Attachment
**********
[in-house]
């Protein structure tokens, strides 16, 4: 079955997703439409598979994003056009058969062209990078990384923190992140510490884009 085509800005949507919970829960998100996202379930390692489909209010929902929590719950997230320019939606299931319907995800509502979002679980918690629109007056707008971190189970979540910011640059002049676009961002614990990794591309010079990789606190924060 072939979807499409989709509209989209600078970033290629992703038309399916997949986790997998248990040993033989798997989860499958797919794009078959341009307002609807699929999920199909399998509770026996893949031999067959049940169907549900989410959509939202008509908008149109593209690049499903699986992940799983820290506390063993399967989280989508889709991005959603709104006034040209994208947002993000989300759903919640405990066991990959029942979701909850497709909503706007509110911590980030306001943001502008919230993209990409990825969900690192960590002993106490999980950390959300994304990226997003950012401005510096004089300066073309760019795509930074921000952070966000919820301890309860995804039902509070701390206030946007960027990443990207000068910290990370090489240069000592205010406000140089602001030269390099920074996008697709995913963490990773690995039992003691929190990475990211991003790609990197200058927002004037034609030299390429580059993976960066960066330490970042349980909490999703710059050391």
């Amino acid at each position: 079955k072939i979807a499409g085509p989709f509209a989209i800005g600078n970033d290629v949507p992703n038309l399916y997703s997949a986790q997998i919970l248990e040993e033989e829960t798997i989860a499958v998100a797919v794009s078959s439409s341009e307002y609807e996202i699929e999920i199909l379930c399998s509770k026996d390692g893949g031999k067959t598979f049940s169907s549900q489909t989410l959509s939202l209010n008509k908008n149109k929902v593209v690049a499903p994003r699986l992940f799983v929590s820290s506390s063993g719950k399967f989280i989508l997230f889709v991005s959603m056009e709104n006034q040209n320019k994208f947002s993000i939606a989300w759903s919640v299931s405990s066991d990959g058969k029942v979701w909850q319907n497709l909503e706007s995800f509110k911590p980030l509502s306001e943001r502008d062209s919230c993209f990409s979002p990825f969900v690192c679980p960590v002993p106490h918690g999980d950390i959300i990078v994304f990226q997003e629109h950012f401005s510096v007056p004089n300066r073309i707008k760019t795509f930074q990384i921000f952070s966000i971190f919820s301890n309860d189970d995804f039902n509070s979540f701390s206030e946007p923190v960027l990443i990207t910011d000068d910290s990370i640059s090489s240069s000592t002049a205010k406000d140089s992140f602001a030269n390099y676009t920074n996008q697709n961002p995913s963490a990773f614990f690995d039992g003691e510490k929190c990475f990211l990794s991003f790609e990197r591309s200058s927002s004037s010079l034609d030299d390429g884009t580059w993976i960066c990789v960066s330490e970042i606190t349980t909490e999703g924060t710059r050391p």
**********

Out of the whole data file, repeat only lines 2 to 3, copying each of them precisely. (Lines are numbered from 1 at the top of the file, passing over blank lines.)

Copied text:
């Protein structure tokens, strides 16, 4: 079955997703439409598979994003056009058969062209990078990384923190992140510490884009 085509800005949507919970829960998100996202379930390692489909209010929902929590719950997230320019939606299931319907995800509502979002679980918690629109007056707008971190189970979540910011640059002049676009961002614990990794591309010079990789606190924060 072939979807499409989709509209989209600078970033290629992703038309399916997949986790997998248990040993033989798997989860499958797919794009078959341009307002609807699929999920199909399998509770026996893949031999067959049940169907549900989410959509939202008509908008149109593209690049499903699986992940799983820290506390063993399967989280989508889709991005959603709104006034040209994208947002993000989300759903919640405990066991990959029942979701909850497709909503706007509110911590980030306001943001502008919230993209990409990825969900690192960590002993106490999980950390959300994304990226997003950012401005510096004089300066073309760019795509930074921000952070966000919820301890309860995804039902509070701390206030946007960027990443990207000068910290990370090489240069000592205010406000140089602001030269390099920074996008697709995913963490990773690995039992003691929190990475990211991003790609990197200058927002004037034609030299390429580059993976960066960066330490970042349980909490999703710059050391």
């Amino acid at each position: 079955k072939i979807a499409g085509p989709f509209a989209i800005g600078n970033d290629v949507p992703n038309l399916y997703s997949a986790q997998i919970l248990e040993e033989e829960t798997i989860a499958v998100a797919v794009s078959s439409s341009e307002y609807e996202i699929e999920i199909l379930c399998s509770k026996d390692g893949g031999k067959t598979f049940s169907s549900q489909t989410l959509s939202l209010n008509k908008n149109k929902v593209v690049a499903p994003r699986l992940f799983v929590s820290s506390s063993g719950k399967f989280i989508l997230f889709v991005s959603m056009e709104n006034q040209n320019k994208f947002s993000i939606a989300w759903s919640v299931s405990s066991d990959g058969k029942v979701w909850q319907n497709l909503e706007s995800f509110k911590p980030l509502s306001e943001r502008d062209s919230c993209f990409s979002p990825f969900v690192c679980p960590v002993p106490h918690g999980d950390i959300i990078v994304f990226q997003e629109h950012f401005s510096v007056p004089n300066r073309i707008k760019t795509f930074q990384i921000f952070s966000i971190f919820s301890n309860d189970d995804f039902n509070s979540f701390s206030e946007p923190v960027l990443i990207t910011d000068d910290s990370i640059s090489s240069s000592t002049a205010k406000d140089s992140f602001a030269n390099y676009t920074n996008q697709n961002p995913s963490a990773f614990f690995d039992g003691e510490k929190c990475f990211l990794s991003f790609e990197r591309s200058s927002s004037s010079l034609d030299d390429g884009t580059w993976i960066c990789v960066s330490e970042i606190t349980t909490e999703g924060t710059r050391p």